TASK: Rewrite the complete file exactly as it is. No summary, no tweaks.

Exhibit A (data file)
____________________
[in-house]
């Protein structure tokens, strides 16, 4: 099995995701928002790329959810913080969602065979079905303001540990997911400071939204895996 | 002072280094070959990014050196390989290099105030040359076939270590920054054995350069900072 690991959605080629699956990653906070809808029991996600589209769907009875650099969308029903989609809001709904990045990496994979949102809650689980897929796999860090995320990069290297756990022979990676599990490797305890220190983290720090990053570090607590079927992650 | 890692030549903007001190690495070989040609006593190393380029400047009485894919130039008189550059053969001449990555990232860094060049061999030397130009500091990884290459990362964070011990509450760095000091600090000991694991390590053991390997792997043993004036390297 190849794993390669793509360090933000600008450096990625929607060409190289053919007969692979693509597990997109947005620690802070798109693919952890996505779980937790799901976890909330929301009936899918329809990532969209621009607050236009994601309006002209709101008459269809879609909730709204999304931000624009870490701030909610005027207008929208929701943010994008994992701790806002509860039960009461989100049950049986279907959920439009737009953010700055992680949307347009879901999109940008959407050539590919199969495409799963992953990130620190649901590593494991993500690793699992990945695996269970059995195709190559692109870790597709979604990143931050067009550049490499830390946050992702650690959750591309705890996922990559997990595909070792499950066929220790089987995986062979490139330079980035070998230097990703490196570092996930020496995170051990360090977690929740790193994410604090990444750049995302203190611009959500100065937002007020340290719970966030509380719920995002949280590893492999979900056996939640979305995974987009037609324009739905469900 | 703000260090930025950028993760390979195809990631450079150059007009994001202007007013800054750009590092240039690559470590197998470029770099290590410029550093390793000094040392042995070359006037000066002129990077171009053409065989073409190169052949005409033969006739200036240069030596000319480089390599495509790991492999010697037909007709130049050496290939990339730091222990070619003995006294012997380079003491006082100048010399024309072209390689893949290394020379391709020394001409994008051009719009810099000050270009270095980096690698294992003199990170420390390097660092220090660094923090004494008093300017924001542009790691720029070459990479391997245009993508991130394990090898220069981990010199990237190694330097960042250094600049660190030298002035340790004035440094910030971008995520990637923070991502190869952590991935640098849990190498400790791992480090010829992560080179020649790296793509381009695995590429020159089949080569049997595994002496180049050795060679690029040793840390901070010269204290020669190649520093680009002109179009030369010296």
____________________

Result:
[in-house]
């Protein structure tokens, strides 16, 4: 099995995701928002790329959810913080969602065979079905303001540990997911400071939204895996 | 002072280094070959990014050196390989290099105030040359076939270590920054054995350069900072 690991959605080629699956990653906070809808029991996600589209769907009875650099969308029903989609809001709904990045990496994979949102809650689980897929796999860090995320990069290297756990022979990676599990490797305890220190983290720090990053570090607590079927992650 | 890692030549903007001190690495070989040609006593190393380029400047009485894919130039008189550059053969001449990555990232860094060049061999030397130009500091990884290459990362964070011990509450760095000091600090000991694991390590053991390997792997043993004036390297 190849794993390669793509360090933000600008450096990625929607060409190289053919007969692979693509597990997109947005620690802070798109693919952890996505779980937790799901976890909330929301009936899918329809990532969209621009607050236009994601309006002209709101008459269809879609909730709204999304931000624009870490701030909610005027207008929208929701943010994008994992701790806002509860039960009461989100049950049986279907959920439009737009953010700055992680949307347009879901999109940008959407050539590919199969495409799963992953990130620190649901590593494991993500690793699992990945695996269970059995195709190559692109870790597709979604990143931050067009550049490499830390946050992702650690959750591309705890996922990559997990595909070792499950066929220790089987995986062979490139330079980035070998230097990703490196570092996930020496995170051990360090977690929740790193994410604090990444750049995302203190611009959500100065937002007020340290719970966030509380719920995002949280590893492999979900056996939640979305995974987009037609324009739905469900 | 703000260090930025950028993760390979195809990631450079150059007009994001202007007013800054750009590092240039690559470590197998470029770099290590410029550093390793000094040392042995070359006037000066002129990077171009053409065989073409190169052949005409033969006739200036240069030596000319480089390599495509790991492999010697037909007709130049050496290939990339730091222990070619003995006294012997380079003491006082100048010399024309072209390689893949290394020379391709020394001409994008051009719009810099000050270009270095980096690698294992003199990170420390390097660092220090660094923090004494008093300017924001542009790691720029070459990479391997245009993508991130394990090898220069981990010199990237190694330097960042250094600049660190030298002035340790004035440094910030971008995520990637923070991502190869952590991935640098849990190498400790791992480090010829992560080179020649790296793509381009695995590429020159089949080569049997595994002496180049050795060679690029040793840390901070010269204290020669190649520093680009002109179009030369010296």